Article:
Companies that implement a bring-your-own-device (BYOD) policy need to ensure their employees are adequately trained in the privacy risks involved.
According to a new study from Acronis and the Ponemon Institute, which involved surveying more than 4,300 IT professionals in eight different countries, there are a still a number of firms struggling with the security concerns associated with BYOD.
The 2013 Data Protection Trends Research showed that despite the increasing number of people across the globe who are bringing their iPhones, Android-powered mobiles and other devices into the workplace, around 60 per cent of businesses do not have a BYOD policy in place.
What's more, one-third of organisations questioned strictly forbid the use of personal gadgets in the office, which means their staff could be missing out on key mobile learning opportunities and flexibility.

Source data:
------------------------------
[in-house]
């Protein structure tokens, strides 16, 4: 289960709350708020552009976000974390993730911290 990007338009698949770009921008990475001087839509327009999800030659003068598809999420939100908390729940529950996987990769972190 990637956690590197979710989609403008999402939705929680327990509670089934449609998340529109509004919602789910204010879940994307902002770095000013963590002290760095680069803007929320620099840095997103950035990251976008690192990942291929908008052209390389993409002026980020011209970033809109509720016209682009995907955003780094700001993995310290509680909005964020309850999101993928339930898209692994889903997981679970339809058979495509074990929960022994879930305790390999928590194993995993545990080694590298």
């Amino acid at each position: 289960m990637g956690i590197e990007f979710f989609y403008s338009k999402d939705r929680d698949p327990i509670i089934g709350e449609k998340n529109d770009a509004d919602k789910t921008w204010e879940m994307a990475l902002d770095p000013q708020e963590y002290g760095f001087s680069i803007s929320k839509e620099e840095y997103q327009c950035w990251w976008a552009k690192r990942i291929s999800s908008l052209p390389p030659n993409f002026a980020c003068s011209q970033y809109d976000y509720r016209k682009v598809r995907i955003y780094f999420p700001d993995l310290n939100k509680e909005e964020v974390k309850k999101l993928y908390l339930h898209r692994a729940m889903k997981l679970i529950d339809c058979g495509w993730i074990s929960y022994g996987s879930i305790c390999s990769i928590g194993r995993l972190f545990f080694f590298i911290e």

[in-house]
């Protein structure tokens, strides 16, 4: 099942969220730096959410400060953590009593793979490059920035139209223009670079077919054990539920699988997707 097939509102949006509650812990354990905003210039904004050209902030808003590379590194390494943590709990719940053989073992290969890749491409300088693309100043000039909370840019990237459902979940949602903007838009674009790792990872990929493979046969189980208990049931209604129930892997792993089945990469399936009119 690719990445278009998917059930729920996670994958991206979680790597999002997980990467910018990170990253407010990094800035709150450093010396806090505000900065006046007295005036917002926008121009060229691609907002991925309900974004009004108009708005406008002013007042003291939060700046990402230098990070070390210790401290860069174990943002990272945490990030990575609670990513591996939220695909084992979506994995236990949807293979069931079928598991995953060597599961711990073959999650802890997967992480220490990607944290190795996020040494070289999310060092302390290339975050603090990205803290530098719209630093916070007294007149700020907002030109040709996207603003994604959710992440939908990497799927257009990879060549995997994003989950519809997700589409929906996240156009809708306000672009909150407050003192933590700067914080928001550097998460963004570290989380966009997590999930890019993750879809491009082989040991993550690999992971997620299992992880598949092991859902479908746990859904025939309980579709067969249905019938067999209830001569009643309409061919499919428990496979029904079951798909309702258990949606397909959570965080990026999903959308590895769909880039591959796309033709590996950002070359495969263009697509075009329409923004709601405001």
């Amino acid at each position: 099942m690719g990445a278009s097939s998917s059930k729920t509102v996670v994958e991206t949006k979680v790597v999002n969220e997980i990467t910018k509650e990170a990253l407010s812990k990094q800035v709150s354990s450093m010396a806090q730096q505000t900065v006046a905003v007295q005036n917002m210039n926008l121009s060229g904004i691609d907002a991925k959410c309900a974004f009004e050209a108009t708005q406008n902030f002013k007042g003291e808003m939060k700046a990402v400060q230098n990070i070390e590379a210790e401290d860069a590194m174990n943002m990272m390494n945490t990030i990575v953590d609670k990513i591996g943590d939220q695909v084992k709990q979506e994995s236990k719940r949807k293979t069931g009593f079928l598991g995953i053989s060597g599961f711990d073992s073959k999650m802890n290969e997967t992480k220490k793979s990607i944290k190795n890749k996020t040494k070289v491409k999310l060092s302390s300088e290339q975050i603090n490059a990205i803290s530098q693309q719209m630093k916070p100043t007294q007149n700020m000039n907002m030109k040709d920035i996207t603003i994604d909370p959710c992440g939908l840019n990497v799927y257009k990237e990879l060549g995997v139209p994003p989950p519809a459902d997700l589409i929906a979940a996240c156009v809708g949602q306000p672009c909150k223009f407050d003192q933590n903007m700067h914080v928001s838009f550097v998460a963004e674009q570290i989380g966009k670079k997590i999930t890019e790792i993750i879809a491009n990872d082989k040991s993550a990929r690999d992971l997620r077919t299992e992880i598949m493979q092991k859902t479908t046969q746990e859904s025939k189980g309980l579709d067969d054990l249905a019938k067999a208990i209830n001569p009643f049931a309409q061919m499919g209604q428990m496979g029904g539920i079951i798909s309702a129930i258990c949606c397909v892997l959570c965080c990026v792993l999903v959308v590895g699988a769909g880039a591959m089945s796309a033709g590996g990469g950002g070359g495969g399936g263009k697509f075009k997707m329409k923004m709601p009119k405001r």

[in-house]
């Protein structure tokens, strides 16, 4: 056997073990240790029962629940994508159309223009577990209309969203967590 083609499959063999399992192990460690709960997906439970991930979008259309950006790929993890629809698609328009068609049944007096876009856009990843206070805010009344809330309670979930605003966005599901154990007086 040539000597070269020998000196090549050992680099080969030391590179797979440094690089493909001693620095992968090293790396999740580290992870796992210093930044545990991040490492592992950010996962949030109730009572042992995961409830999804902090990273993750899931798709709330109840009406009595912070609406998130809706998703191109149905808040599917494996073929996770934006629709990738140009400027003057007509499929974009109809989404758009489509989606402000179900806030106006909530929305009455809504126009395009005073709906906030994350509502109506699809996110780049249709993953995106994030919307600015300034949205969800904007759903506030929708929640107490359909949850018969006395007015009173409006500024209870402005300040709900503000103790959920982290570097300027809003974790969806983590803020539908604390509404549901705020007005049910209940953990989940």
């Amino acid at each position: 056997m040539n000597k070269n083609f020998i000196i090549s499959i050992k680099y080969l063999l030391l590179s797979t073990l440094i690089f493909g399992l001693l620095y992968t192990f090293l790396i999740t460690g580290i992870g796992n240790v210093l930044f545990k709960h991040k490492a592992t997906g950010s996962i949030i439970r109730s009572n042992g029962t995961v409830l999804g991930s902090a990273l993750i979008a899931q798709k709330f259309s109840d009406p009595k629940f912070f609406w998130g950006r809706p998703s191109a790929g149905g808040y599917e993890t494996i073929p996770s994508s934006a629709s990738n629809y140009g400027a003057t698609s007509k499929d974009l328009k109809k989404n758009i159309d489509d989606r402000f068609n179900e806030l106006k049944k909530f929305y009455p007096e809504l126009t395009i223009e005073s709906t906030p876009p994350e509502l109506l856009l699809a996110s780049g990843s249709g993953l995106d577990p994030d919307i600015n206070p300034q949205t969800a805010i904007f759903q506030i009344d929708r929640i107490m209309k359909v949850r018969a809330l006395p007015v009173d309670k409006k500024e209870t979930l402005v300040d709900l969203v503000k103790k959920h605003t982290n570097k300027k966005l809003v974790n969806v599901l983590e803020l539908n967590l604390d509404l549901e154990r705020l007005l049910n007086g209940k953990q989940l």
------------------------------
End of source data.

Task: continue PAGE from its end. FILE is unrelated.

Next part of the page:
Accessing a company's resources from smartphones and tablets can have many benefits for workers, but in order for this to be done as safely as possible it is imperative firms deliver training on security risks and the programs they are permitted to access, as well as the ones they are forbidden to use.
If this is not conveyed to staff, bosses could find the role of BYOD becomes misplaced. They should ensure employees do not use digital tools and public cloud services that are designed for consumer use and are therefore unsuitable for a working environment.
The Acronis and Ponemon Institute research claimed restricting personal device use and avoiding training is no longer an option, adding: "The only way companies can make a successful transition to the BYOD era is to meet it head on."
When used properly, BYOD can be extremely advantageous for a firm, as it slashes administrative costs, hands power over to employees and boosts staff morale.
It was recently suggested by Mark Pearce, director of channels and alliances for Europe, the Middle East and Africa and Enterasys, that schools should also be embracing the BYOD trend and moving away from more traditional methods of teaching.